I think a gel of some sorts would work. Would be messy, but should absorb some of the acceleration.
well, at that point you'd want to be breathing a hyper-oxygenated liquid too.
F33D
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### Re: Ship Design Philosophy

phavoc wrote: I think a gel of some sorts would work. Would be messy, but should absorb some of the acceleration.
Nope. Unfortunately that wouldn't work. You have to have something that will absorb for longer than a fraction of a second. Which is what padding, of any kind does. Only inertial compensators (Trav magic) works. Just basic physics. The same reason you don't get that weightless (funny stomach falling feeling ) sensation in water (or gel) is the same reason it doesn't work...
phavoc
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### Re: Ship Design Philosophy

F33D wrote:
phavoc wrote: I think a gel of some sorts would work. Would be messy, but should absorb some of the acceleration.
Nope. Unfortunately that wouldn't work. You have to have something that will absorb for longer than a fraction of a second. Which is what padding, of any kind does. Only inertial compensators (Trav magic) works. Just basic physics. The same reason you don't get that weightless (funny stomach falling feeling ) sensation in water (or gel) is the same reason it doesn't work...
I was referring to a gel that would absorb more pressure as it was applied, not like liquid gel soap. I've heard of some seats that have a gel-like substance in them that as you apply more pressure they get harder. It's got something to do with the hydrostatic pressure in the pockets of the material, and that as more pressure is applied, it resists it more. Kind of like you can't compress water. But I'm not a materials science guy, that's the best description I know of for it. I think the usage is because the gel has a curve of sorts in absorbing the force, so it's better than say foam which compresses more.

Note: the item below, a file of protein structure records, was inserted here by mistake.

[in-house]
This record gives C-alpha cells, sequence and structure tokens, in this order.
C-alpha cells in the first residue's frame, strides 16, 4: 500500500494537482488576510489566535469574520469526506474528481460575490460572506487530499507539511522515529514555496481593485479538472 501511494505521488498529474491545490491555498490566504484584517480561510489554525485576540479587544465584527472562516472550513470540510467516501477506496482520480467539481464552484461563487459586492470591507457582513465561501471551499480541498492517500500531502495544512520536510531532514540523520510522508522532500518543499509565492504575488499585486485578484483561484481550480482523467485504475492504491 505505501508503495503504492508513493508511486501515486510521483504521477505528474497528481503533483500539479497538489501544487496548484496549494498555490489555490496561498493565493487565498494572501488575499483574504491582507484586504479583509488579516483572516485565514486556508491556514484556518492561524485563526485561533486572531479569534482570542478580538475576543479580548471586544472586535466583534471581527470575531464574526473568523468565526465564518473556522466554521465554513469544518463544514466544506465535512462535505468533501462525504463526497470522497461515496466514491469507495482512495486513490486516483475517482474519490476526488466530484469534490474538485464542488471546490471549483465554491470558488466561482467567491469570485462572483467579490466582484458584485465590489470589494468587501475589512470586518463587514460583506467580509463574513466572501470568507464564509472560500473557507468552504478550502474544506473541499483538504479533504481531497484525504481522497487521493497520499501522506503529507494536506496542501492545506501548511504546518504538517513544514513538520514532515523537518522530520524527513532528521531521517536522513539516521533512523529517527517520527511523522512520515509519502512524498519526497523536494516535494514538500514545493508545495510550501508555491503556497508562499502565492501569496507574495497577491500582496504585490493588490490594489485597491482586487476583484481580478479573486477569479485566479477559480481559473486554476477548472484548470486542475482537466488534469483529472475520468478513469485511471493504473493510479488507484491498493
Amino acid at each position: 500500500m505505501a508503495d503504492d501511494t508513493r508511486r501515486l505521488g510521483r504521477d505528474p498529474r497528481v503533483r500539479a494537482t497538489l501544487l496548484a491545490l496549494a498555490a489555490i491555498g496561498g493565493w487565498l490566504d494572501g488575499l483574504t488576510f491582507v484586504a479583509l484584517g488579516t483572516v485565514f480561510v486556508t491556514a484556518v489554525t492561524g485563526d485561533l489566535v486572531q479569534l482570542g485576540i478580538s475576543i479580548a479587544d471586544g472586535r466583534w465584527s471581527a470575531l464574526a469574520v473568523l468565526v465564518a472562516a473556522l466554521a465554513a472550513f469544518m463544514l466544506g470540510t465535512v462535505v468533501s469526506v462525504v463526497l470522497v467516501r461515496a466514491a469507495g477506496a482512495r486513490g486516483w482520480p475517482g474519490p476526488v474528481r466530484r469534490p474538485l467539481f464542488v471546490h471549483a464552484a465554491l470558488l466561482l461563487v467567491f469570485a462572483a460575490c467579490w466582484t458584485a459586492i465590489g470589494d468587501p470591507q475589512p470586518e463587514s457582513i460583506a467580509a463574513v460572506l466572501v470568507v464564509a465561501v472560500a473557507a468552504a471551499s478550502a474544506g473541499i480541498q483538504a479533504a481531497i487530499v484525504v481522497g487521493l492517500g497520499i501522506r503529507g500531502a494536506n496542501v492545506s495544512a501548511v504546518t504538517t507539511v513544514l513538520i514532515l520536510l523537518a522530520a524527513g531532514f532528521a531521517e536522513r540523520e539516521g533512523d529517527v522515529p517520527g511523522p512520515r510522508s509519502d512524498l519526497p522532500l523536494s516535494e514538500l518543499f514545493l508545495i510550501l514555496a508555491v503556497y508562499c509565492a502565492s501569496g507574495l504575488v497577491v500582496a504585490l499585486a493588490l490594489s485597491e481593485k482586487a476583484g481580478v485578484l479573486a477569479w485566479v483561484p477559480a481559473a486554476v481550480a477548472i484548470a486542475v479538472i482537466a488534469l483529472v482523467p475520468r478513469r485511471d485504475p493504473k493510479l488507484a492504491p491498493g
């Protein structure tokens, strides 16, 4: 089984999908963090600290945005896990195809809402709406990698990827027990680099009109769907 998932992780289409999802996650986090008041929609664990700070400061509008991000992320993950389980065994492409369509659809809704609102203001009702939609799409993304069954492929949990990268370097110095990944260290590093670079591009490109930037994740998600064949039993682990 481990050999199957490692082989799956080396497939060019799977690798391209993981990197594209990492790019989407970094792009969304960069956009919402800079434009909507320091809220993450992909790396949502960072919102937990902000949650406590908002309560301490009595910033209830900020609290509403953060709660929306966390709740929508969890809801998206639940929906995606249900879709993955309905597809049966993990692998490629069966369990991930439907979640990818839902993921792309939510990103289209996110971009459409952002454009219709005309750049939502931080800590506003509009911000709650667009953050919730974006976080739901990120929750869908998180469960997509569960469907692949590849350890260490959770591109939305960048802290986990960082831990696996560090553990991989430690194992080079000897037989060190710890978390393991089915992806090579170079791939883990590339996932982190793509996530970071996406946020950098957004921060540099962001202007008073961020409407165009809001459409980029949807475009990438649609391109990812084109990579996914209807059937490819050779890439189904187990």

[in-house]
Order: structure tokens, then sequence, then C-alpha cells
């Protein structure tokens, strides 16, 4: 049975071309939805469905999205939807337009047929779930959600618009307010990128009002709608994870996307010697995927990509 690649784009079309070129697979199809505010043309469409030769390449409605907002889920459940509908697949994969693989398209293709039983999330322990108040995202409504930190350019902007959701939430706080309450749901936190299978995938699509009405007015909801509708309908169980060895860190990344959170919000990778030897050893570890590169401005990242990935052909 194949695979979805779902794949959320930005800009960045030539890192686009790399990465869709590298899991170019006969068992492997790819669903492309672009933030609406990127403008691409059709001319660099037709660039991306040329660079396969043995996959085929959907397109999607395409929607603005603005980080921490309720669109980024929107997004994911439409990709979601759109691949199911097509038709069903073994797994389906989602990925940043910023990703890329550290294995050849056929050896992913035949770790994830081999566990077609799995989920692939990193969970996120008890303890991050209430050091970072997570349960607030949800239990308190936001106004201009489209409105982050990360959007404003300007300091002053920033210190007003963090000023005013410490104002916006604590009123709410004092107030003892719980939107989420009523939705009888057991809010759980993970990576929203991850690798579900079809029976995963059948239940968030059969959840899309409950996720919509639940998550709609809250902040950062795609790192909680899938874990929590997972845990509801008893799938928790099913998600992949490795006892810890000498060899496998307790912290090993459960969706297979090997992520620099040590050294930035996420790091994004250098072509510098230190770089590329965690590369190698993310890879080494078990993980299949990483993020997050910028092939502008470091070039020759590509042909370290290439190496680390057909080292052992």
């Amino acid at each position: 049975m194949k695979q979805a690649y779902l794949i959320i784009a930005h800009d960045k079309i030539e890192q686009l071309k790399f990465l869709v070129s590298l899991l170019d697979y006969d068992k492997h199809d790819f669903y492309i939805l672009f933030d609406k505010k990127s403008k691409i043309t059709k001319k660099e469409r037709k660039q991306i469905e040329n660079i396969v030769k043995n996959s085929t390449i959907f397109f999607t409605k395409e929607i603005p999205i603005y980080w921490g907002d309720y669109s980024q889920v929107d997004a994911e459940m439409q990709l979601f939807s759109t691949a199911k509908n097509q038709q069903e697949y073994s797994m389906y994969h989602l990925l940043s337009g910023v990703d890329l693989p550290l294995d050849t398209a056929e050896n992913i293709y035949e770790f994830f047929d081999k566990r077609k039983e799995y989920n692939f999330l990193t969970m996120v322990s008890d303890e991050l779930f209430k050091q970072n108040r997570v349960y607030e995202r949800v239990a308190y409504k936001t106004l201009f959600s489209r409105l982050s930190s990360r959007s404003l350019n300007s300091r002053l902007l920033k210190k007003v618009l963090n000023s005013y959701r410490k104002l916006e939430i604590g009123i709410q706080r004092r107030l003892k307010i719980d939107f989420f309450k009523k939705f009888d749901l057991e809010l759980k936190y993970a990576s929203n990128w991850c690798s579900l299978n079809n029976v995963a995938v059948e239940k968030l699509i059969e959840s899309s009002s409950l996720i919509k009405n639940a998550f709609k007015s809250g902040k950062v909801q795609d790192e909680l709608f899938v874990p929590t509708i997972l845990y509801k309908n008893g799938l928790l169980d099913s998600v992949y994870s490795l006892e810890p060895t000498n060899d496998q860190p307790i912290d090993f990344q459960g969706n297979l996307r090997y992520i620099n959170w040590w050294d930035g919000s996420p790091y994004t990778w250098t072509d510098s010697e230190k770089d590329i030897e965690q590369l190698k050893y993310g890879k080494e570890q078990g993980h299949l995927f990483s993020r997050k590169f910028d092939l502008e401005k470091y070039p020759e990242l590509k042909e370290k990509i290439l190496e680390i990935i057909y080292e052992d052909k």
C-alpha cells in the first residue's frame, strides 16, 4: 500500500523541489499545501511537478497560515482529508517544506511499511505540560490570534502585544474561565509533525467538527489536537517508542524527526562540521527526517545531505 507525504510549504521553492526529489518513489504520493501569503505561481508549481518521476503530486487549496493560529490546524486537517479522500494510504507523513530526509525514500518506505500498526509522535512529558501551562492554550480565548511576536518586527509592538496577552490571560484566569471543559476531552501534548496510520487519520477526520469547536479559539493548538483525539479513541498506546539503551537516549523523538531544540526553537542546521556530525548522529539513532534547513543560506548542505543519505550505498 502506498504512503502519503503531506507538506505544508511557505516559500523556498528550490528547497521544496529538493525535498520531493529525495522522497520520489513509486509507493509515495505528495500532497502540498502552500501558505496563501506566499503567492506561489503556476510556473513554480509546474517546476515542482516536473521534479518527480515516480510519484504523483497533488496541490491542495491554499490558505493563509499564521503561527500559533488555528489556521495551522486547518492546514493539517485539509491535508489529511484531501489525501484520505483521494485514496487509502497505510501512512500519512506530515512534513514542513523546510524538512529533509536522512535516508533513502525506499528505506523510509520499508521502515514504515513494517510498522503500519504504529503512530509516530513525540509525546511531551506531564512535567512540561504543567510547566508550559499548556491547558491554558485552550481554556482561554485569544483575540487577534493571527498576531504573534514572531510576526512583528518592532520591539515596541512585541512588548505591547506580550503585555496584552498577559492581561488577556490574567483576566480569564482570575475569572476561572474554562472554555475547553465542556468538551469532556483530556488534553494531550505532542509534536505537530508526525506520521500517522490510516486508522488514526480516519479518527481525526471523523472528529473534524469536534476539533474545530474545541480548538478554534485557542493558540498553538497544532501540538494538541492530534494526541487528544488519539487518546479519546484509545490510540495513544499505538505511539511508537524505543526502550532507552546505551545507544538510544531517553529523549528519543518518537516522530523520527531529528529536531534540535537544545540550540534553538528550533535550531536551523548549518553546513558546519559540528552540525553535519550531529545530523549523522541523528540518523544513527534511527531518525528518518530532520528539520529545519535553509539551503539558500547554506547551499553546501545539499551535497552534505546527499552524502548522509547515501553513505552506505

Condottiere
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### Re: Ship Design Philosophy

1. I recall one Scifi novel where they had spherical interceptors and pilots in acceleration tanks. Probably TL9 setting.

2. Smallest starship fusion powerplant

Again there's some sort of shielding, control panel overhead of a ton, which smallcraft seem to need only 0.9 tons of. The generic version is 2.5 tons and costs 4 MCr. This jives with the smallcraft equivalent sE at 2.4 tons but costing 5 MCr.

Striker and FF&S established economies of scale for power plants; the standard tables veer heavily away from that concept.

3. Bespoke fusion plants.

You'll notice that overhead applies with one percent fixed, plus half a percent for each value, until you reach five where there's a jump of one percent. Interestingly, there's a similar increased difference for fusion rockets.

That would imply that the most efficient values are factor four, which doesn't make much sense.

4. Most efficient smallcraft power plant - sK.

5. Most efficient smallcraft gravitic drive - sK.